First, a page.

Tanaqui tweaver at
Fri Jul 28 01:26:23 EDT 2000

17th C Spanish literature, hmm?

You could lighten up with some fine stories of a China that Never Was.

Barry Hughart's _Bridge of Birds_ (with sequels _The Story of the Stone_
and _Eight Skilled Gentleman_) is a nice blending of fairy stories from 
ancient China with a good mystery novel.

I enjoy Ernest Bramah's Kai Lung books too, but the enjoyment here is more
in the labouriously elegant circumlocutions. That Shakespeare transcription!
Start with _Kai Lung Unrolls His Mat_.

And for sheer unabashed hilarity, there's always the Internet. tvgohome, the 
onion and brunching shuttlecocks are usually funny, but not really literature.
Try some turkeys. This is what science-fiction fans call the appalling prose 
products common in the genre. I can particularly recommend Sara Cavanaugh's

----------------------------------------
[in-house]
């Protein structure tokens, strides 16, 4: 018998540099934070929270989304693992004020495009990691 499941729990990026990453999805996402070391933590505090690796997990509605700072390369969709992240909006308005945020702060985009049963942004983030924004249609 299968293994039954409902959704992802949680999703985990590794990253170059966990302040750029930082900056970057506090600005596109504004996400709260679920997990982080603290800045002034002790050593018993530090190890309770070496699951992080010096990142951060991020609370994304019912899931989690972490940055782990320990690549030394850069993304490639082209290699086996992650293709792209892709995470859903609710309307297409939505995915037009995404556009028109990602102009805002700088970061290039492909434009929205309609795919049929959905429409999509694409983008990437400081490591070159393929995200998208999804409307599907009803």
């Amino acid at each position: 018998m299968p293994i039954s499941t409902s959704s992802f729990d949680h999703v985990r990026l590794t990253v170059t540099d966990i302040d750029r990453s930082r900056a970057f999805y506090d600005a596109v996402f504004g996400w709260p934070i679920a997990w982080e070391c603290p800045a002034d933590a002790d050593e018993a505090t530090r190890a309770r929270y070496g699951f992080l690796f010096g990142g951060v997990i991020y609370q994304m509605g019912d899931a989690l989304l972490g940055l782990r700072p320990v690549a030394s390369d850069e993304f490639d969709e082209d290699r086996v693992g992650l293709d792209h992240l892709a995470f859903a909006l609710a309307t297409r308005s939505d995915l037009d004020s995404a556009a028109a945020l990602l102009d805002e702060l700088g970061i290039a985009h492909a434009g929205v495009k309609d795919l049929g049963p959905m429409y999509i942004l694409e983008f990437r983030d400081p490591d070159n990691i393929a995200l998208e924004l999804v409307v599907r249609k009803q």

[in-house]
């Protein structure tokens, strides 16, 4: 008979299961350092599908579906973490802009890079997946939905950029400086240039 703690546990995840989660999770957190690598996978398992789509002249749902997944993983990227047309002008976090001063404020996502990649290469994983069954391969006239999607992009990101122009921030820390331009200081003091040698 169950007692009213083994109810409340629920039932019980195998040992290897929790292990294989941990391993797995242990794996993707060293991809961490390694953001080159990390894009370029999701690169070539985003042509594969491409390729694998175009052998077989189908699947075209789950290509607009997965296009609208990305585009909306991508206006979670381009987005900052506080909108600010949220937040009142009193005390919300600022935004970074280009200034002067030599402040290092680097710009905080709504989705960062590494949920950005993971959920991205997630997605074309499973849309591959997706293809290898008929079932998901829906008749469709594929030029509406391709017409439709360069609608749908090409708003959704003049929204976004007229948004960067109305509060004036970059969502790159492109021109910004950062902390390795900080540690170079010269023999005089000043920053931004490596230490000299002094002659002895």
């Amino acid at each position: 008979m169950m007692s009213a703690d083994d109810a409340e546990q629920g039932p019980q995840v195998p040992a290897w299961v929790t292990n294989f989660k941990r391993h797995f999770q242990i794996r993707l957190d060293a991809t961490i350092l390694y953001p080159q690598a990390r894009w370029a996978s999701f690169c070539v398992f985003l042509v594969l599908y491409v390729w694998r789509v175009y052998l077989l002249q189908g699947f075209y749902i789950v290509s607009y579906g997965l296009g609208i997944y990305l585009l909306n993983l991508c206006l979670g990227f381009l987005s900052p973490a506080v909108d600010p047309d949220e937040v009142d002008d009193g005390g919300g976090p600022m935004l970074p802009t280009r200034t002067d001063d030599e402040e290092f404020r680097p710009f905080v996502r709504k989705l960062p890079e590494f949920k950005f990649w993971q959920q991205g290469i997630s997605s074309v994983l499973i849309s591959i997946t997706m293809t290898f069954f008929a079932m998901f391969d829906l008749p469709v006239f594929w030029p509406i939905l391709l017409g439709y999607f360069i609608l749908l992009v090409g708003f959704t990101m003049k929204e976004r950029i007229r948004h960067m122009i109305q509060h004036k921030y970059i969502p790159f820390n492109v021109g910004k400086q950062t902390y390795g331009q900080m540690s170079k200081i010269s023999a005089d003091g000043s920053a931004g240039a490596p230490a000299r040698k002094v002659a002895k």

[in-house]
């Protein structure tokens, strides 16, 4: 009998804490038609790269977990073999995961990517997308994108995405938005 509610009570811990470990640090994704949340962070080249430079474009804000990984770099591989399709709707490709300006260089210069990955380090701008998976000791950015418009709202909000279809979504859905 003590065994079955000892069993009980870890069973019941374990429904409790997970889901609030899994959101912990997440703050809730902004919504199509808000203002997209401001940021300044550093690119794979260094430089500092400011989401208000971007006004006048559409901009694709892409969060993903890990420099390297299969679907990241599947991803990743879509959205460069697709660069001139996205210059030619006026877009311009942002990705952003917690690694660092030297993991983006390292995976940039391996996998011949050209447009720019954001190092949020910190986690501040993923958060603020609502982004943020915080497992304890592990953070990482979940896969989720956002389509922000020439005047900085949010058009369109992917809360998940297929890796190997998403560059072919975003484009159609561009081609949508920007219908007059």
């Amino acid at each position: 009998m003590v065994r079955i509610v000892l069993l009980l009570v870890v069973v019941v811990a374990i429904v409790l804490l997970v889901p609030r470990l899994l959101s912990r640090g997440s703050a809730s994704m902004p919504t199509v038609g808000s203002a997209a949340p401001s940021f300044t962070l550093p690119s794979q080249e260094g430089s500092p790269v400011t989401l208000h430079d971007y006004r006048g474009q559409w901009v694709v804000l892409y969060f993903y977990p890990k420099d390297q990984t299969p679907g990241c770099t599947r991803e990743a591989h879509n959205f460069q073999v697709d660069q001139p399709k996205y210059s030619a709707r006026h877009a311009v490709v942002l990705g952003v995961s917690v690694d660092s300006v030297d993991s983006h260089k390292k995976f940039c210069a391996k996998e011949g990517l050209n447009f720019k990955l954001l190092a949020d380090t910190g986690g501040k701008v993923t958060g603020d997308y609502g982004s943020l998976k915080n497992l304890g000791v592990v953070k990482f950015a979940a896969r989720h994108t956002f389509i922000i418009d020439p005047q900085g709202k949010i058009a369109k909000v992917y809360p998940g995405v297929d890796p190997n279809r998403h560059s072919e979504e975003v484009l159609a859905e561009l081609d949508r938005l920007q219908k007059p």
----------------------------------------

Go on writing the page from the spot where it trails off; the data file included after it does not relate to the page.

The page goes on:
appalling _A Woman in Space_, a Tiara Novel where male astronauts are being
abducted, so our heroine gets to break the glassy sky ceiling. "Weird. Eerie.
Far out." (p8) or alternately "It was inexplicable. Weird. Far out." (p7).
"Jameson was smiling like the canary who had eaten the cat". "A few hours had 
passed since they had been pulled away from the moon. A few hours and millions 
of miles. The moon was no longer visible, not even as a star. The whole thing 
was so crazy, weird and far-out. It was as though they were floating in a giant
vacuum." Refreshingly awful, though, alas, I can't find the whole text online.
(there are reviews and excerpts, and I own the novel) You'd have to settle for 
_The Eye of Argon_ a self-publishing venture that was never sold but has become

The Bulwer-Lytton contest home page, for lovers of "dark & stormy night"
openers is quite fun, but I like big blocks of text. It does have _The Eye
of Argon_, but most of the contributions are sadly small.

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